The Flowery Journey of Tulips From the Ottoman Empire to Europe

If asked where the tulip comes from, the answer will almost certainly be ‘Holland’. And that’s actually correct. Holland is famous for its beautiful flower bulb fields that give color to the typical Dutch landscape. The best-known Dutch flower is the tulip. Today, you can enjoy vast fields of tulips, as well as other bulb flowers, in several areas in Holland. Every year, you can admire more than seven million flowering bulbs at Keukenhof. Holland is famous for being the largest flower exporter in the world. If you have time, and you like cycling, do not miss it! Take your bicycle with you and cross the bulb fields in the Westland region and Aalsmeer. You will find peace and tranquility as you admire the tulips all around you.

The origin of tulips –  from the Ottoman Empire to Europe

Tulips were imported into Holland in the 16th century by Oghier Ghislain de Busbecq, an ambassador of Emperor Ferdinand I to Suleyman the Magnificent. De Busbecq was astonished to find highly sophisticated hybrids growing in the royal court in Istanbul. He shipped some bulbs to Carolus Clusius in Prague, who eventually took over the botanical gardens in Leiden, ensuring the widespread distribution of tulips in Europe.

Tulips were originally wild flowers from Central Asia, from the Hindu Mountains in Kazakhstan, but were first cultivated by the Turks, as early as 1000 AD.

We see tulips for the first time in the artworks of the Seldjuks. In the 12th century, tulips were included in motifs, especially in the city of Konya, which was the capital of the Anatolian Seldjuks. It seems certain that tulips and tulip culture came with the Turks to Anatolia.

When Constantinople was redesigned as Istanbul, following the Ottoman conquest, Sultan Mehmet II ordered tulips to be planted in the new parks and gardens. The Sultan himself was a keen gardener. In his free time, he worked in the gardens of the Topkapi Palace.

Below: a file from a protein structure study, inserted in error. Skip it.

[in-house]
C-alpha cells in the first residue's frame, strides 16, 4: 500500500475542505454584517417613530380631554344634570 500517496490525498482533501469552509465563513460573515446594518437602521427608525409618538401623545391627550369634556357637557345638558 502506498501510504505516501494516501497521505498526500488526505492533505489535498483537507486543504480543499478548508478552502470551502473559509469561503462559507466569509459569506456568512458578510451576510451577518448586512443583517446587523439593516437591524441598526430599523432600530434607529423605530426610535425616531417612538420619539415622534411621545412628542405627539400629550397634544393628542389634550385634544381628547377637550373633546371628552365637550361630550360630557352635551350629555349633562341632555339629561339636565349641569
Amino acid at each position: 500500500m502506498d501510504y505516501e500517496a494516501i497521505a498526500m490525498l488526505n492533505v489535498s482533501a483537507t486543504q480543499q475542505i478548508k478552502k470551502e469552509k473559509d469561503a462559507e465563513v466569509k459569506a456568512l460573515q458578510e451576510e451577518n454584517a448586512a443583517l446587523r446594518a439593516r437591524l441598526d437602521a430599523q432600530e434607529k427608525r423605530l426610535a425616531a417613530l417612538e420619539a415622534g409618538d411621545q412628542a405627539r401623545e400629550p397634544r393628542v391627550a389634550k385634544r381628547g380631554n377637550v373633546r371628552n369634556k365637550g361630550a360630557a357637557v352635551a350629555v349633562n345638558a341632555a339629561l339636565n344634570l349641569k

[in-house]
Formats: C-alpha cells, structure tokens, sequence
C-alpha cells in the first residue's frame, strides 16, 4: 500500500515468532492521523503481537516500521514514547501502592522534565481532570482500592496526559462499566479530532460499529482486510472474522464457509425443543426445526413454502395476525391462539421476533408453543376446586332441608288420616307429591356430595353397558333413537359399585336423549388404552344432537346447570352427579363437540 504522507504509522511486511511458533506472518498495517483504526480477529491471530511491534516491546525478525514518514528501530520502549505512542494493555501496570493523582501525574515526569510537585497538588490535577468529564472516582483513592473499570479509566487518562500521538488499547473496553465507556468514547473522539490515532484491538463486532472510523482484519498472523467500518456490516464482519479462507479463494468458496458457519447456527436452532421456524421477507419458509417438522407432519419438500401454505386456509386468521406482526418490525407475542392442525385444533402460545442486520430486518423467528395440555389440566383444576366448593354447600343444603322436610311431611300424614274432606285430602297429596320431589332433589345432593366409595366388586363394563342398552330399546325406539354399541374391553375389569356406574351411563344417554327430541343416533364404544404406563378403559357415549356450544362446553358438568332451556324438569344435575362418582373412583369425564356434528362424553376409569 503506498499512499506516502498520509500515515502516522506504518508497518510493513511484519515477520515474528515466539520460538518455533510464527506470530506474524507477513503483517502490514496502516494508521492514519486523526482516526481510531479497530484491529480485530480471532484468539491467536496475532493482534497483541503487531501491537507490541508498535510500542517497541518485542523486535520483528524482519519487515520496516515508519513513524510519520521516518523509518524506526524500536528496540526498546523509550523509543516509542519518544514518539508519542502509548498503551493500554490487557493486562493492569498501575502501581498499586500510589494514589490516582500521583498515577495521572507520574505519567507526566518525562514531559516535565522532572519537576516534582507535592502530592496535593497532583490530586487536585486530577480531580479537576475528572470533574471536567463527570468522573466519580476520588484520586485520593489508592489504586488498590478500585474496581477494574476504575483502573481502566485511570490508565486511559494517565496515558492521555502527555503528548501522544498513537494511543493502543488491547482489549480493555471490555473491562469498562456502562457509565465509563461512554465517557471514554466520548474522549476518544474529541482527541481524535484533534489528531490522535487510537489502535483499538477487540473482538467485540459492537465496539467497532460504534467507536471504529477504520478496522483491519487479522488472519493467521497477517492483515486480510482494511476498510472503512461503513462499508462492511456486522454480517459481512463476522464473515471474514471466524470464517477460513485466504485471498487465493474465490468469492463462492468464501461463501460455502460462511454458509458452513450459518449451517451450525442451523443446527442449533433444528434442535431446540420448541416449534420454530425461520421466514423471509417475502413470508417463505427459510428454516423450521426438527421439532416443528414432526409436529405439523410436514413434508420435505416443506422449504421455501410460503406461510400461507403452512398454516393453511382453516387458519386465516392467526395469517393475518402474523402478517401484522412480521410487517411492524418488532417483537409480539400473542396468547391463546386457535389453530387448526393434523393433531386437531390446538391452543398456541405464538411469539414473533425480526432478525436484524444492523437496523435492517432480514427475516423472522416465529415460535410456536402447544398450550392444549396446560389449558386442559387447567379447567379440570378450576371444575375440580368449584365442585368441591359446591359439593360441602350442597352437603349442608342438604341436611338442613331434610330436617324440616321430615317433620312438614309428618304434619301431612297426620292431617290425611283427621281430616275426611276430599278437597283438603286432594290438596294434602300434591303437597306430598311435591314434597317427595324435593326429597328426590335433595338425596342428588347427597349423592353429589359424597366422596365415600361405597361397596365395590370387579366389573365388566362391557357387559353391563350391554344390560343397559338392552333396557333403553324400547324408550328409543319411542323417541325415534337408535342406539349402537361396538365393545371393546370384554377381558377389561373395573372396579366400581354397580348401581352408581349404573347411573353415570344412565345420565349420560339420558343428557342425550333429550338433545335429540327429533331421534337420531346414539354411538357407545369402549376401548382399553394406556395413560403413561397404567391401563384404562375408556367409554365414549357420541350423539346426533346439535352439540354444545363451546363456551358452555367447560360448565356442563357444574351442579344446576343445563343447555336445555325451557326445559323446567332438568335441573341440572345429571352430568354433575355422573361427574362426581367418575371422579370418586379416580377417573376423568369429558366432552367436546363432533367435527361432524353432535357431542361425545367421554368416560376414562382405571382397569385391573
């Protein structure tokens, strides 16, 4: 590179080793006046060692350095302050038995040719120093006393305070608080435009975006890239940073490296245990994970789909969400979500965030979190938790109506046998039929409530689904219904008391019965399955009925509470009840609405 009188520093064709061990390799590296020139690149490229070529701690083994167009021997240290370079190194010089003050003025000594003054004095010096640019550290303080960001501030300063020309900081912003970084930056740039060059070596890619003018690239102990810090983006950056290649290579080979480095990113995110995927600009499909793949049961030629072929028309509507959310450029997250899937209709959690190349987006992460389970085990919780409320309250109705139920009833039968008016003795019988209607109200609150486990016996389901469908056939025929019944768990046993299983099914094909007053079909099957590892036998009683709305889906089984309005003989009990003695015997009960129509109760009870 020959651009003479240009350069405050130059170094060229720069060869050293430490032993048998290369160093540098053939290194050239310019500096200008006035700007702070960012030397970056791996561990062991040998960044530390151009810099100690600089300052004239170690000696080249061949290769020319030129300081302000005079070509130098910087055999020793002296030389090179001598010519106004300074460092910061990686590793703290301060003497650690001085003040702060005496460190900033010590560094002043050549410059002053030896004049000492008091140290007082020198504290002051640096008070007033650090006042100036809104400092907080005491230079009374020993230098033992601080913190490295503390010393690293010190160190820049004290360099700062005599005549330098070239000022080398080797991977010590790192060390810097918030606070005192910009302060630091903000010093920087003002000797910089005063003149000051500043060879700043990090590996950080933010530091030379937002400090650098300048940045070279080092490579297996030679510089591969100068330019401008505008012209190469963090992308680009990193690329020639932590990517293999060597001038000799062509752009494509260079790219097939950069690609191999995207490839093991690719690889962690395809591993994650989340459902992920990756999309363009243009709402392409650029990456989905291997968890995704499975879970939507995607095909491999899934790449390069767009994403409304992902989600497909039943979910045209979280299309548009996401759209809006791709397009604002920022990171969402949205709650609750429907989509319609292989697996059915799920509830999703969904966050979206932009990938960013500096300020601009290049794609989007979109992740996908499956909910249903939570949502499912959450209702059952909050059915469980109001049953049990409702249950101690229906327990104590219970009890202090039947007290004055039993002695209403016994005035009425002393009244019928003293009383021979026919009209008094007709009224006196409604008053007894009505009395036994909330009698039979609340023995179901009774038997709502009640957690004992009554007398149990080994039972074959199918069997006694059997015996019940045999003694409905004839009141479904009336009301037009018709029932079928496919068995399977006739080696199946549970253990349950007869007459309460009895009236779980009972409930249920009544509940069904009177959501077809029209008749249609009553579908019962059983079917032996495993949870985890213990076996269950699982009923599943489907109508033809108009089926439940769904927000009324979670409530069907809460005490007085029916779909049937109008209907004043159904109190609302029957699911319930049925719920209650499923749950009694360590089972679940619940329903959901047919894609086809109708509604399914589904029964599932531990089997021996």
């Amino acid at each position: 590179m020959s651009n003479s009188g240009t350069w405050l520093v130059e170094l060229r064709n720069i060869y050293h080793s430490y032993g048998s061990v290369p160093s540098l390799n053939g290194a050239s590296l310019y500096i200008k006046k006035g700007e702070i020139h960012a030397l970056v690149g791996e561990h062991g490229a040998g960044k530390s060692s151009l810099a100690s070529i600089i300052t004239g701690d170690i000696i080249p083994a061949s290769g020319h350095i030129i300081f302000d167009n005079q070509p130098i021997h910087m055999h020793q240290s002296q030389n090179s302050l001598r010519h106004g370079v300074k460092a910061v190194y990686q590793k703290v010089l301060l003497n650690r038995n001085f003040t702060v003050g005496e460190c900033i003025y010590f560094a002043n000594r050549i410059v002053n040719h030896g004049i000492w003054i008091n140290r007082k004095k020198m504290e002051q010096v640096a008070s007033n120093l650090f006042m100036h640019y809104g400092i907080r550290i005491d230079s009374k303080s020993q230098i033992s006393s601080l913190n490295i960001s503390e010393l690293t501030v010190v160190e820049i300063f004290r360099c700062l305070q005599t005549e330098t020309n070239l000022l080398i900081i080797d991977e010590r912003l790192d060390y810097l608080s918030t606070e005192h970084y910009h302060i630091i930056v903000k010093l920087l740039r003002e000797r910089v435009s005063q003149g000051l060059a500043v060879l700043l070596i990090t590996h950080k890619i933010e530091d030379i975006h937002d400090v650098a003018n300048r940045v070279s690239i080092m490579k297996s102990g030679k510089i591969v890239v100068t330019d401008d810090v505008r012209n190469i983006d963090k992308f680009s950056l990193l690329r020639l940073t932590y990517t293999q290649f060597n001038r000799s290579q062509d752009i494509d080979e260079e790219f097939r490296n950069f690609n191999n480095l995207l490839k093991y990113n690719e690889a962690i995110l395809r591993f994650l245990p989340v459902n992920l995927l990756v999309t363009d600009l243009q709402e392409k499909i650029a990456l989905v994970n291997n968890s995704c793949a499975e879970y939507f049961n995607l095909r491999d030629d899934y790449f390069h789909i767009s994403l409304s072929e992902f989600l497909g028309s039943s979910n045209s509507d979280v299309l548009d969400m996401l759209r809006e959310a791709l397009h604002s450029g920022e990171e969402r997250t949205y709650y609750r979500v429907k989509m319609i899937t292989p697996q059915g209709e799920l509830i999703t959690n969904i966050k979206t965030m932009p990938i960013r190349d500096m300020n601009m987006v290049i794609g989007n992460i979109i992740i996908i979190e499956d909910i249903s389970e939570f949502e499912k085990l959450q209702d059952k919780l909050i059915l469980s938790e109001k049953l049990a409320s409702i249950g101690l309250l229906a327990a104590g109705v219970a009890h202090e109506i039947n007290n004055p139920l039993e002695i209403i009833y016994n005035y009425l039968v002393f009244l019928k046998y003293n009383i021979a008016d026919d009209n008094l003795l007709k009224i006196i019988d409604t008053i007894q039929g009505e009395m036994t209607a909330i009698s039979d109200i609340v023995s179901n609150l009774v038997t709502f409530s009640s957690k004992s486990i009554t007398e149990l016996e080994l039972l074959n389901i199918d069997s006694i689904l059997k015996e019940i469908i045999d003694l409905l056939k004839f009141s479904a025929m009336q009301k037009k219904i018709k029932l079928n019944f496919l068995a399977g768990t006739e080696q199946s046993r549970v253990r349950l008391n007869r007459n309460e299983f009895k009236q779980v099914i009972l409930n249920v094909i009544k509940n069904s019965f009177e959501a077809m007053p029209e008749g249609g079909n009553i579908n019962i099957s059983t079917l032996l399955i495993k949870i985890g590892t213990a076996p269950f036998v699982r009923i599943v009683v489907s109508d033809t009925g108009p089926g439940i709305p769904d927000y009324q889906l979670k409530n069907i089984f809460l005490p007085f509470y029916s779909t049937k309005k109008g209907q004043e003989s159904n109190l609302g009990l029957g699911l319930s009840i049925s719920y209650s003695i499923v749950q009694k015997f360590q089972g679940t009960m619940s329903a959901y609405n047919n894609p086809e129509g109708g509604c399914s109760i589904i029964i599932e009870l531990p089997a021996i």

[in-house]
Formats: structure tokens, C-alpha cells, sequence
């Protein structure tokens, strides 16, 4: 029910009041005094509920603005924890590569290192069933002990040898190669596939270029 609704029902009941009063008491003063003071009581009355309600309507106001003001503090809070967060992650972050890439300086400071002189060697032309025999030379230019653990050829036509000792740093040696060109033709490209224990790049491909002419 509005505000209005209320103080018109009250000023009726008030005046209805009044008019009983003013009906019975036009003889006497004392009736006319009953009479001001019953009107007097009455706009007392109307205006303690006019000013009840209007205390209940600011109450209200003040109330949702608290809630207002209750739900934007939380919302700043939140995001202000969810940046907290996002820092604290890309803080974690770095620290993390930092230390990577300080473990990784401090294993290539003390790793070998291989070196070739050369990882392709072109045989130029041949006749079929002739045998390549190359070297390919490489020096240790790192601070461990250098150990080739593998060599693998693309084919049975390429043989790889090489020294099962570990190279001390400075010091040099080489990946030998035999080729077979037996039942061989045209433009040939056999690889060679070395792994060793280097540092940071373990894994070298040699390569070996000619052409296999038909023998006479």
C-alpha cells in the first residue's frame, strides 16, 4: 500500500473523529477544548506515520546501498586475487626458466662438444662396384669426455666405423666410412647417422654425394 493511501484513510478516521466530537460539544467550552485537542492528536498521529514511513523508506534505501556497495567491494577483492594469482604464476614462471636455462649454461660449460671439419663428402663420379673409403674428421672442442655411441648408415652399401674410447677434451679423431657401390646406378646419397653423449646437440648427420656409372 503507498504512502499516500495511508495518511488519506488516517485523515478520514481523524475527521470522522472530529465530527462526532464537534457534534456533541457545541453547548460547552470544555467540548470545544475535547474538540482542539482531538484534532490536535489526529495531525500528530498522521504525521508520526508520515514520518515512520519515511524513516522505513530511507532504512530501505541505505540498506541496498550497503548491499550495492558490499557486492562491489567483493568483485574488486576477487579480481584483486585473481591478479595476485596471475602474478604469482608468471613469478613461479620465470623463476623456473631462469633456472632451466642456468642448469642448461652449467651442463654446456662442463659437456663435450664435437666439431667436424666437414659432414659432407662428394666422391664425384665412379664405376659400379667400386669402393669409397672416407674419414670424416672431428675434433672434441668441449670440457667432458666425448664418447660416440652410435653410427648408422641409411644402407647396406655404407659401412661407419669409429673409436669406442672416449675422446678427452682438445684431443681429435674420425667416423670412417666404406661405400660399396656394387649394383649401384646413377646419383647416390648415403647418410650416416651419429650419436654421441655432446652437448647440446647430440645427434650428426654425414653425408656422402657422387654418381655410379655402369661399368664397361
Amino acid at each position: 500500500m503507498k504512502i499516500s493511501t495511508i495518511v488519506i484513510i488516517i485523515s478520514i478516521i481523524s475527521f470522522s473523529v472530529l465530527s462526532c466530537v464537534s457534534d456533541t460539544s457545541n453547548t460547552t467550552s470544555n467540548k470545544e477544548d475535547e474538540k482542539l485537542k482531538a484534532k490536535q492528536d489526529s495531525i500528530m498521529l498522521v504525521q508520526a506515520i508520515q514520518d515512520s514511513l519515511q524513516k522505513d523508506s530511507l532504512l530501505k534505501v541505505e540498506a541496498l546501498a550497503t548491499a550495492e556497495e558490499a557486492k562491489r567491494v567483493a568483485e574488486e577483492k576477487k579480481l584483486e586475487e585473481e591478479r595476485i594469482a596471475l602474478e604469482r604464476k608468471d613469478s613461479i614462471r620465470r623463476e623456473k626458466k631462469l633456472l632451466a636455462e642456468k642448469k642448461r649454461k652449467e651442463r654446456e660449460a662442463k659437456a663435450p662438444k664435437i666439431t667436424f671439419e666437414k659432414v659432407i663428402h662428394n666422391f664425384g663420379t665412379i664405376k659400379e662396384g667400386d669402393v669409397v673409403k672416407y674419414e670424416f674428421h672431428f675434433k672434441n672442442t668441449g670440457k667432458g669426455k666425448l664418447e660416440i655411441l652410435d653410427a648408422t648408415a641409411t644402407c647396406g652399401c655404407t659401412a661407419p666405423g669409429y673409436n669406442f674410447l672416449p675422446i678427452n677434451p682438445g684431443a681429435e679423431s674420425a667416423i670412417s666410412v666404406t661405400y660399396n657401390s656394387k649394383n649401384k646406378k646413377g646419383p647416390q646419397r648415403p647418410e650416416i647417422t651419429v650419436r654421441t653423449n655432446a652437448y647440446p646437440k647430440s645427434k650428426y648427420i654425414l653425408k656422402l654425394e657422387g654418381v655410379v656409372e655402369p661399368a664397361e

Sultan Suleiman took the love of tulips to another level. He professionalized the planting and use of tulips in Istanbul, and it became more popular than the rose. In the picture, below, we see the Sultan with a tulip in his hands. Suleiman was also a great poet, and mentioned tulips several times in his poems. His poet name was “Muhibbi.”

Tulips in Islamic art – A poetic flower in Rumi’s words

The tulip also has a special place in Sufi culture. Rumi, the great Anatolian Sufi, mentioned the tulip in his poem entitled ‘So Recklessly Exposed’;

December and January, gone.
Tulips coming up. It’s time to watch how trees stagger in the wind and roses never rest

The popularity of the tulip in Islamic art has much to do with the flower’s shape. “Allah” (God), in Arabic script, ﷲ, resembles the shape of a tulip. The Arabic letters that form the word tulip (“Lale” in Arabic) ﻻ ﻟﻪ, are the same as those that form the name of Allah, making it a very special flower with an exalted status in Islamic art and culture.

Rustem Pasha Mosque in Istanbul

Planting tulips in gardens became fashionable throughout the Ottoman Empire. The Ottomans paid a great deal of attention to the environment, and the tulip became the national symbol of the Ottomans. Now, let us admire some of their tulip-related art.

This article is written by Ethem Bukey

[1] Holland.com [2] Islamicity.com [3] Pocketcultures.com [4] Godreads.com [5] Sulzhan.com [6] Ibrahimrefik.com [7] Turkey-post.net [8] Yoldakiizler.com

Written by Mvslim

Mvslim

In the mixed society we live today, we went looking for the ideal platform for Muslims. And of course, we didn’t find it. So we made one ourselves.

  • Sara Mardanzai

    Hi, very well written and a nice topic. I know it sounds weird but I am really picky about this. Rumi also known as Jalaludin Muhammad Balkhi, was (as it is stated in his name already-he was from Balkh which is located in today’s Afghanistan) not anatolian.

    • Ethem

      Yes, he came over from Balkh when he was a child with his family. When he was settled in Anatolia, he was called Rumi. He gained his popularity in Anatolia and all his books and poets were written when he was there. He lived and died in Konya. So, that is why we mentioned him as an Anatolian sufi.